Dental Fever!

Dental Management Magazine, 1979


His staff and patients call him "Disco Doc." He's 33 years old, has a degree in art as well as a D.D.S., practices in Honolulu, and, indeed, drills to the beat of a different drum.

His name is Rodney Chang, and for the price of $4000, he's given a fresh new meaning to the term "dental records' by; converting his dental office waiting room into a discotheque. Aptly called "Da Waiting Room," - it features a first in dental auxiliaries - a live D.J. - who not only flips discs but gives upbeat preventive dental tips to waiting patients as they dip and swirl around the 8' by 10' dance floor. and, to back up the good advice, free sugarless punch is served in lieu of the alcoholic fare that is customary at most discotheques.

"This atmosphere should help change the image of the doctor's waiting room as one of hospital-green walls and old magazines and a background shrill of a high-speed drill," says Dr. Chang. "I hope that I have successfully engineered a contemporary dental treatment environment that will result in an overall reduction in not only patients' anxiety but potential staff ulcers."

Dr. Chang has found that the discotheque waiting room is already a "practice-builder" because of its attraction of young patients looking for something different. Further, many of his patients are of low income and cannot afford to go nightclubbing in the more expensive areas around Honolulu. Da Waiting Room, which is open six days and several nights a week, thus provides an alternative source of entertainment.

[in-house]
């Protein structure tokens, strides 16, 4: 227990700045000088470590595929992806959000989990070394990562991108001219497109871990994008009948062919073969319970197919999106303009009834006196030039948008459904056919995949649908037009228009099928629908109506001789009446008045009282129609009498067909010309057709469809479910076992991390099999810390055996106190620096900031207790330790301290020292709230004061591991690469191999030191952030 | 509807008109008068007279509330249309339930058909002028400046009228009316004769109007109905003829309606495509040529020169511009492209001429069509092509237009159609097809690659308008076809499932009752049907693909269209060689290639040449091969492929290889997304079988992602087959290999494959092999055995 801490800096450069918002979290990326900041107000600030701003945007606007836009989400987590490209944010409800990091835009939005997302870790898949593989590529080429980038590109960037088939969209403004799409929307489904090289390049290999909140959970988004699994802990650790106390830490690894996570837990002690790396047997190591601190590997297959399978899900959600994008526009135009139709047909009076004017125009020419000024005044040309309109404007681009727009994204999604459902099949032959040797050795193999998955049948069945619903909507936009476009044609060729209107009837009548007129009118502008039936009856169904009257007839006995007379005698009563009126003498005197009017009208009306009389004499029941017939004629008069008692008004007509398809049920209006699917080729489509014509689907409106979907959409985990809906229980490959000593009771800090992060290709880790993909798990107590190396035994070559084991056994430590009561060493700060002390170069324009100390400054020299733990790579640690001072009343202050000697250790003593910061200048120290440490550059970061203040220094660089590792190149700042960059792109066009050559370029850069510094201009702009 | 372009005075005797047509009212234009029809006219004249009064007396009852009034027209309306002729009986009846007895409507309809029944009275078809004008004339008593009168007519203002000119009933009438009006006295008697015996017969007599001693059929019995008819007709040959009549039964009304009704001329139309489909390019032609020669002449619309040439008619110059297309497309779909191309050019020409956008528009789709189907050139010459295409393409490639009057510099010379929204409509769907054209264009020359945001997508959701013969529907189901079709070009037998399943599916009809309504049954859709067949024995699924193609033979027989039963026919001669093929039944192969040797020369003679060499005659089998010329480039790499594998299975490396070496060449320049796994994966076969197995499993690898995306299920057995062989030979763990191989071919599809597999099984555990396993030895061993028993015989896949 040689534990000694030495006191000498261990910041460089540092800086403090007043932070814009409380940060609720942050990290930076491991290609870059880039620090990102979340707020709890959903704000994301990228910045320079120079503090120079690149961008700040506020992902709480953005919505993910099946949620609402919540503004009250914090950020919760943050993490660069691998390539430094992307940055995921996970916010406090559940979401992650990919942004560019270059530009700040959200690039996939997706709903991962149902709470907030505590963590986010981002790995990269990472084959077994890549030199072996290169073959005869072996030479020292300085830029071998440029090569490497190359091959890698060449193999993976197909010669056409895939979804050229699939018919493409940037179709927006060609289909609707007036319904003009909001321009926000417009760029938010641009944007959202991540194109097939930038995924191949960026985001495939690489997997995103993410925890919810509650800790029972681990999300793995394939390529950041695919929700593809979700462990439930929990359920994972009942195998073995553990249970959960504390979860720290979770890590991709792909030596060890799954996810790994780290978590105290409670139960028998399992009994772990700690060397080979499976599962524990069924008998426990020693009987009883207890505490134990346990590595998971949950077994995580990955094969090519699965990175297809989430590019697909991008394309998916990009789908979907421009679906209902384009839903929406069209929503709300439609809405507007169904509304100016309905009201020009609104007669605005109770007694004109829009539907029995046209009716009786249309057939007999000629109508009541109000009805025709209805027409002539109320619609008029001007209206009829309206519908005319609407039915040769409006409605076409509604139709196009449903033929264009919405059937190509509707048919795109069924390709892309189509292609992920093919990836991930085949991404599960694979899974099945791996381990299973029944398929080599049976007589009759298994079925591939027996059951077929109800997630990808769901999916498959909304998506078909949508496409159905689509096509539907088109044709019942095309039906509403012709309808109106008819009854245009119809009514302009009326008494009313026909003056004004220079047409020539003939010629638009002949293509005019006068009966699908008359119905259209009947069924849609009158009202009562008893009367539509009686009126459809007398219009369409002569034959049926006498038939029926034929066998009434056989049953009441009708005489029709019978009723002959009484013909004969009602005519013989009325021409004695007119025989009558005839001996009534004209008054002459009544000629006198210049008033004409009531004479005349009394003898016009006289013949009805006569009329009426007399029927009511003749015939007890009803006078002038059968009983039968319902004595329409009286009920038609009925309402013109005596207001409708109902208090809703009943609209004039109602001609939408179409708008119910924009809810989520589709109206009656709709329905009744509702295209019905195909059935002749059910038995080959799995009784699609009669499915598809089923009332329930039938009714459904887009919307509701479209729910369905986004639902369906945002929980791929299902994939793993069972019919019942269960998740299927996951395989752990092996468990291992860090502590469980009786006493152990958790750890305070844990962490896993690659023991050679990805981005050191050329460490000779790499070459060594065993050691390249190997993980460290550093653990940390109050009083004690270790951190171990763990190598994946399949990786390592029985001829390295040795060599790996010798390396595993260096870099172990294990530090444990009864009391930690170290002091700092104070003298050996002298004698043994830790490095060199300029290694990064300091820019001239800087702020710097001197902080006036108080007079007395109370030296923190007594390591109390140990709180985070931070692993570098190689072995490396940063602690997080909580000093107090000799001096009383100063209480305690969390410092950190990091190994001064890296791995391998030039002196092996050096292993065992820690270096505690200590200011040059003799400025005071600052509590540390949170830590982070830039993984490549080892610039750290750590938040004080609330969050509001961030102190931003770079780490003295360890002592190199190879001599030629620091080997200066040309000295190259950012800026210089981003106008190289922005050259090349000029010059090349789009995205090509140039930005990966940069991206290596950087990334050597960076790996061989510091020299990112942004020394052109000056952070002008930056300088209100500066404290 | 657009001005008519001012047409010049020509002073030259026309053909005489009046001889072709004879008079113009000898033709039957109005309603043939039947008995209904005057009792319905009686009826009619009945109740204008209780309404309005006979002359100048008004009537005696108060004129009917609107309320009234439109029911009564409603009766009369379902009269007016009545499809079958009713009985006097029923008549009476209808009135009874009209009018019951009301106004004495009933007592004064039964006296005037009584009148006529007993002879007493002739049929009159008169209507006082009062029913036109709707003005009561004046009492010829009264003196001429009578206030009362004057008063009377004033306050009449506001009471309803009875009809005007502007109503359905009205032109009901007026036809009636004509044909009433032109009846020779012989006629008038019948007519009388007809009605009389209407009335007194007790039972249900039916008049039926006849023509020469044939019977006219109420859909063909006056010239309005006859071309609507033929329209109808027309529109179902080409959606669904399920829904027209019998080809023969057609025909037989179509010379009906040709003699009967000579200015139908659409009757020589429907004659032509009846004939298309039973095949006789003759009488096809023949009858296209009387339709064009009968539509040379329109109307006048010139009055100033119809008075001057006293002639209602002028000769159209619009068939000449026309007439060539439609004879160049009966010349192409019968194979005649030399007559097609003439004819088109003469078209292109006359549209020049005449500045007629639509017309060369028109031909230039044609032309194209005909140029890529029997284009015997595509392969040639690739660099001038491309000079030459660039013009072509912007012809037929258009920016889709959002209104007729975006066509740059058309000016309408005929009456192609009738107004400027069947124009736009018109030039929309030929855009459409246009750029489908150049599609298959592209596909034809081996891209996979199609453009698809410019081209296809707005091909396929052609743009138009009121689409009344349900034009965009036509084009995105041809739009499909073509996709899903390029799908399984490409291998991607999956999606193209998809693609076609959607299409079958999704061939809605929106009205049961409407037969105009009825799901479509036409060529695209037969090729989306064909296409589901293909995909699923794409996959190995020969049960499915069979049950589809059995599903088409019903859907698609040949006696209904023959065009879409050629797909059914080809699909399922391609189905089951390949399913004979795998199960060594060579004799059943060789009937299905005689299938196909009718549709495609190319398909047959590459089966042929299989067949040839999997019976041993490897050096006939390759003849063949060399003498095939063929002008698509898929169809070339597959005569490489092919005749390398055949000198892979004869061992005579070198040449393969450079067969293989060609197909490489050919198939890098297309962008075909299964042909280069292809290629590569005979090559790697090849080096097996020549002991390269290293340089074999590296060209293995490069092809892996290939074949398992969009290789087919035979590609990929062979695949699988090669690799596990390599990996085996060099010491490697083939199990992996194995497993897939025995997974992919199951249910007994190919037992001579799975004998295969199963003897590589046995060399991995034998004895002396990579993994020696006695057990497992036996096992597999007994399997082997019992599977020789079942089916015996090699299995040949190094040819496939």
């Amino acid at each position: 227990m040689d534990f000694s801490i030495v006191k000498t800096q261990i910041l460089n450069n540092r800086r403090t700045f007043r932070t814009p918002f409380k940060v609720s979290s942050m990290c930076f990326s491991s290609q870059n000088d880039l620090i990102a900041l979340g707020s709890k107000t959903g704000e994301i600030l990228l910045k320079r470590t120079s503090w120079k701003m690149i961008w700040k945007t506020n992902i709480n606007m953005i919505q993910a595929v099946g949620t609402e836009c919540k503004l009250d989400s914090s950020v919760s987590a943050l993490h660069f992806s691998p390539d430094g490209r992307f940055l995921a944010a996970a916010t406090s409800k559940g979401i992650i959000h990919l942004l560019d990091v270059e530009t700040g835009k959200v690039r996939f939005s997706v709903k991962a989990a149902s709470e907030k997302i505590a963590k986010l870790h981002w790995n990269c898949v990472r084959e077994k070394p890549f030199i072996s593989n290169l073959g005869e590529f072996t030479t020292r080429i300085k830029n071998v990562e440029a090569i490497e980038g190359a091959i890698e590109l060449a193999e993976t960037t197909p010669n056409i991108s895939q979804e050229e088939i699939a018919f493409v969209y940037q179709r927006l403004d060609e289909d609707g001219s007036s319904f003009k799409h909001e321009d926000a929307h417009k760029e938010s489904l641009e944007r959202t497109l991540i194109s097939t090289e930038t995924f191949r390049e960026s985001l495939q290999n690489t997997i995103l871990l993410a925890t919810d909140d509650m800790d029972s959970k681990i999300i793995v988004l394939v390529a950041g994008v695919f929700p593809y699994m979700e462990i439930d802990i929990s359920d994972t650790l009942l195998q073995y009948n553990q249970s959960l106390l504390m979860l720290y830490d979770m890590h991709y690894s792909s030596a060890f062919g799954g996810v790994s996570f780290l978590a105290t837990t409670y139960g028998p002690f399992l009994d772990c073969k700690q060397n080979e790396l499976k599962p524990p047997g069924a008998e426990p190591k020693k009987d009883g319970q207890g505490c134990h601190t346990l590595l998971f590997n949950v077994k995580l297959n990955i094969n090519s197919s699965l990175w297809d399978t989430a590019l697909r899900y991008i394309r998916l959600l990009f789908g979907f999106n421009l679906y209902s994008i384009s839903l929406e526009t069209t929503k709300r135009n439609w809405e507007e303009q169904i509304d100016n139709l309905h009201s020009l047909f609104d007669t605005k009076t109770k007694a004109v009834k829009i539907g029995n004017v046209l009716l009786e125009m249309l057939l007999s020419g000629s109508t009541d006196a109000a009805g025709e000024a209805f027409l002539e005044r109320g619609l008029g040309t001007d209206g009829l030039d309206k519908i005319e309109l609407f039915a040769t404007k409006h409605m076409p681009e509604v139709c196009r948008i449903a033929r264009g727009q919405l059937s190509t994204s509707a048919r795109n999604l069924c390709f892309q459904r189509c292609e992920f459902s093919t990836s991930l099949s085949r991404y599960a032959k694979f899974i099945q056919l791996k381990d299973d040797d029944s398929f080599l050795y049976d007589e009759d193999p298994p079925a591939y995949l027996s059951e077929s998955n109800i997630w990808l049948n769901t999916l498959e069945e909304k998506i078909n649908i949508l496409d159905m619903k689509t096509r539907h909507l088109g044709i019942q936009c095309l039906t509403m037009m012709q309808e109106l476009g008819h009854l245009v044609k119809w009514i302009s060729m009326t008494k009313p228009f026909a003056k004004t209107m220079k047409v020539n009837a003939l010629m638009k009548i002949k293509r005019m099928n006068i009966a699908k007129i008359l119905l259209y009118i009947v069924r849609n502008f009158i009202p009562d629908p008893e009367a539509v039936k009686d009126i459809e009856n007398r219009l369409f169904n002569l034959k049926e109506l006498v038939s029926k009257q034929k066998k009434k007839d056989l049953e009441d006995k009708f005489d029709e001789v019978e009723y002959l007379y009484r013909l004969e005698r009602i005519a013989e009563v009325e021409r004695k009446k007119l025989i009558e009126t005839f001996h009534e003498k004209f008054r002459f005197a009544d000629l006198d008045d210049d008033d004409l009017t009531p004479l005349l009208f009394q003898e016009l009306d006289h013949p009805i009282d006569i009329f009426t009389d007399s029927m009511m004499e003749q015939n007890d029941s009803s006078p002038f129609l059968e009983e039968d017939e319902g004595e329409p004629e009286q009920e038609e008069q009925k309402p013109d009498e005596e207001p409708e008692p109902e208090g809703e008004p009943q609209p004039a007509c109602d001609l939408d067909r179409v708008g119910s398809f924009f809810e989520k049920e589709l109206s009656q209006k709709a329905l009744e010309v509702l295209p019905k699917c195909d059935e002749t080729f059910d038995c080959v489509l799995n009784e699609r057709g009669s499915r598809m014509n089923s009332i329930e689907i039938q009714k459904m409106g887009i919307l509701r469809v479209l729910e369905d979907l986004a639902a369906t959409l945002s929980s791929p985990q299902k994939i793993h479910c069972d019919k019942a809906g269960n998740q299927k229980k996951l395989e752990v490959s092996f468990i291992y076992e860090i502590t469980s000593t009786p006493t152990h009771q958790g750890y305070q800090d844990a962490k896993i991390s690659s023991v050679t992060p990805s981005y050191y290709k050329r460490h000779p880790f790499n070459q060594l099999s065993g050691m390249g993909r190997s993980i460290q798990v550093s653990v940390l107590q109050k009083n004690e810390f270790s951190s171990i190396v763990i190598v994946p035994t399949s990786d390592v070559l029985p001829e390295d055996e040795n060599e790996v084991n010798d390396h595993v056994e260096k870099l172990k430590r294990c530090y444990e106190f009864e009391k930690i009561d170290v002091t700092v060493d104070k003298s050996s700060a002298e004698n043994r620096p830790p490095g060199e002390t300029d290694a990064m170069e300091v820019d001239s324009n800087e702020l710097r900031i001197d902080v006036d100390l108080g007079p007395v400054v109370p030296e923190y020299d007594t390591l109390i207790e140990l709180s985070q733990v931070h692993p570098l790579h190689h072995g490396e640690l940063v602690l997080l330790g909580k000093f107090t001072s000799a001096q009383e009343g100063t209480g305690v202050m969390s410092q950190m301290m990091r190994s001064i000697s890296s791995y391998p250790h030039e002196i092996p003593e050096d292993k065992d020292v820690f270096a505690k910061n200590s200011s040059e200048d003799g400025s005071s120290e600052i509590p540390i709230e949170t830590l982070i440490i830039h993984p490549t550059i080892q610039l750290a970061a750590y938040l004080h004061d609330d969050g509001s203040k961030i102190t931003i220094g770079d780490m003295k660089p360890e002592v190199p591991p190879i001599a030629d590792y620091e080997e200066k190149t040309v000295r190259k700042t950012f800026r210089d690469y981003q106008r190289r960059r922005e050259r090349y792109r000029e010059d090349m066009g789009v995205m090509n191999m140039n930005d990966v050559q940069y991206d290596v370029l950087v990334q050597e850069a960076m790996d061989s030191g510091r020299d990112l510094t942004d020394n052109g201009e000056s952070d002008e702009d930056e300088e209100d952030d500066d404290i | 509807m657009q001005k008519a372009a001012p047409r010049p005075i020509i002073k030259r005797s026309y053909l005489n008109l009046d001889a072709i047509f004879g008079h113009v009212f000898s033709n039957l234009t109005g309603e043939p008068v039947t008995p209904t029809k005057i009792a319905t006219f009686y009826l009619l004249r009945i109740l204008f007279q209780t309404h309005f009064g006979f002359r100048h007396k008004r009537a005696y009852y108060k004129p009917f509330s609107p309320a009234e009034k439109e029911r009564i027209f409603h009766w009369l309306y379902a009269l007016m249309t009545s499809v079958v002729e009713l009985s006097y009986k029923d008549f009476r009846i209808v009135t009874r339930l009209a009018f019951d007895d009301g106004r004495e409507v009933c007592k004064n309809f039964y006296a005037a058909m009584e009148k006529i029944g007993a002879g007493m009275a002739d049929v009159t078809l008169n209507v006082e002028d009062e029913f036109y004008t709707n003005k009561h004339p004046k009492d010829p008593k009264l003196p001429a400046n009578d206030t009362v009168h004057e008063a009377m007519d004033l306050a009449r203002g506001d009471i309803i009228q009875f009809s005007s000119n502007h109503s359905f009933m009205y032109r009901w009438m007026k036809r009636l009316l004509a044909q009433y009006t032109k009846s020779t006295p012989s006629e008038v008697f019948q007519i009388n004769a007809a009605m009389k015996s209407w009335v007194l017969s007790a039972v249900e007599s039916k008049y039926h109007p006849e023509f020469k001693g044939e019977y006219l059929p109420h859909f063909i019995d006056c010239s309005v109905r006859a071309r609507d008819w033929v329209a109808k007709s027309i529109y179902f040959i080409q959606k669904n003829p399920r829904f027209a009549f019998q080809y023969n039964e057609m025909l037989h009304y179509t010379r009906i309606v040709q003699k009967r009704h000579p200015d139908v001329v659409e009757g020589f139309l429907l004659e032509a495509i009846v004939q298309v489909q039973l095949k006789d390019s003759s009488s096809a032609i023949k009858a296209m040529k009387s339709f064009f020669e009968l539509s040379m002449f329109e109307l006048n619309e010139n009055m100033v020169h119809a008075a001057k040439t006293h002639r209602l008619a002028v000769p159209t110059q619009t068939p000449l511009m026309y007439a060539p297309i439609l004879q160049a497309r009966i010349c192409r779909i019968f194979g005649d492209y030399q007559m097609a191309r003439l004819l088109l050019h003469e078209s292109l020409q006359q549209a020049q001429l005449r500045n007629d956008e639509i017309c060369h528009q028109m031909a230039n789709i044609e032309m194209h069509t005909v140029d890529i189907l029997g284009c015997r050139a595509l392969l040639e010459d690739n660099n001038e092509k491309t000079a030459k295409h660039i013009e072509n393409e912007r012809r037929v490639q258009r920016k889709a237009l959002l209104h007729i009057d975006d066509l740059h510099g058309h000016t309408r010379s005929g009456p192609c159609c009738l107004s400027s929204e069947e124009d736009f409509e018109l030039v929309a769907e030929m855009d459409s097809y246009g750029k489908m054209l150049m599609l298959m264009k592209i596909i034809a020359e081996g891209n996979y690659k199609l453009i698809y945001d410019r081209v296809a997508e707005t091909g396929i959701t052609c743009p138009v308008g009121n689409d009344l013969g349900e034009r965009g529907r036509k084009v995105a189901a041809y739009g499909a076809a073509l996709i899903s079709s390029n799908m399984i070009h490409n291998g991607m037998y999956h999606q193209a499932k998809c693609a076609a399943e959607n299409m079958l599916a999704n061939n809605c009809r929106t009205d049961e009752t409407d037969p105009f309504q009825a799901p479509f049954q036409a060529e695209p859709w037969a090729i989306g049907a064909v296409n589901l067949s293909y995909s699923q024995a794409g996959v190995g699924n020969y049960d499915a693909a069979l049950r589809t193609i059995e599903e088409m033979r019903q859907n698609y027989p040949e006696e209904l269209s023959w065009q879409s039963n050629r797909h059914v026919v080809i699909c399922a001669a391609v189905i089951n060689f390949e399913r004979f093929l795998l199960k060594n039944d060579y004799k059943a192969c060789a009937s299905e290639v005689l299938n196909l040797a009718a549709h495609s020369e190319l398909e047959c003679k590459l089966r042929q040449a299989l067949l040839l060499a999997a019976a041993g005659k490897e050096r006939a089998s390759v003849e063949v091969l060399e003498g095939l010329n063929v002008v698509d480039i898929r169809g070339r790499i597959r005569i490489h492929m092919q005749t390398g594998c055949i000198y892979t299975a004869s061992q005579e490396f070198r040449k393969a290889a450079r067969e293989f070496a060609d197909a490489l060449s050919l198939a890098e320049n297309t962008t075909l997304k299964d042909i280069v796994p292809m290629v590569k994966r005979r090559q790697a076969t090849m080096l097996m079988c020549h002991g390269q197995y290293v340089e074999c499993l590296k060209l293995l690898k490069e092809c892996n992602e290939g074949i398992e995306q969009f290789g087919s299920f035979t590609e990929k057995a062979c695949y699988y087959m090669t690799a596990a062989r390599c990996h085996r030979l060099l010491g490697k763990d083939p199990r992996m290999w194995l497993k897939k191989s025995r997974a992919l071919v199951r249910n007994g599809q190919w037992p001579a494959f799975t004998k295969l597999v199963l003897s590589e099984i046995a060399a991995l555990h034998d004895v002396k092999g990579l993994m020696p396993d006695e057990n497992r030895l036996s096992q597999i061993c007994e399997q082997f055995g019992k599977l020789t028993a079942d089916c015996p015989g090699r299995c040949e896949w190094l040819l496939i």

"Patients are registered VIPs and can gain night entrance during working hours to the only free disco in Honolulu," Dr. Chang comments, noting each patient's appointment is also worth a coupon for a friend's admittance to the disco.

Although he expects that many new patients will probably walk in, turn around, and recheck the sign on the front door, Dr. Chang confidently states that those who have stayed have not been bothered by the music, either in the waiting room or at chairside, where it is piped in from the discotheque. "The rhythm goes perfectly with six-handed dentistry via four chairs, and fewer instruments are now dropped between dental assistant and operator," he declares. Those assistants who didn't cotton to the discotheque idea have since departed, he reports, and those who are now in his employ will get allowances for uniforms that are a colorful departure from the usual starched white.

How did Dr. Chang come upon the idea of Da Waiting Room? Well, it was a combination of his artistic flair, his concern for the local community, and his puzzlement over what to do with 460 square feet of office space. "There were inadequate funds to conventionally develop this adjoining space into more dental operatories. Thus it was first going to be used for storage, and then it went through the theoretical progression from temporary accounting space, to staff lounge, to an area for free dance lessons for patients, and then to a discotheque," recounts Dr. Chang. "I didn't have to invest a lot to furnish it either, because I had a number of my own household furnishings in storage."

During the day, the room is kept dim to maintain the dramatic effect of disco theatrical lighting. At night, there is added overhead in the person of another first in dental auxiliaries - a male receptionist built like a nightclub bouncer who escorts female patients to their cars in the parking lot.

"With this reception room design I hope to demonstrate to the average dental patient that doctors, too, enjoy life and are cognizant of the social changes that also govern other community members," Dr. Chang declares. "And," he adds, "if I'm going to be behind schedule sometimes, then the least I want to do for that waiting, foot-tapping patient is to keep him entertained."


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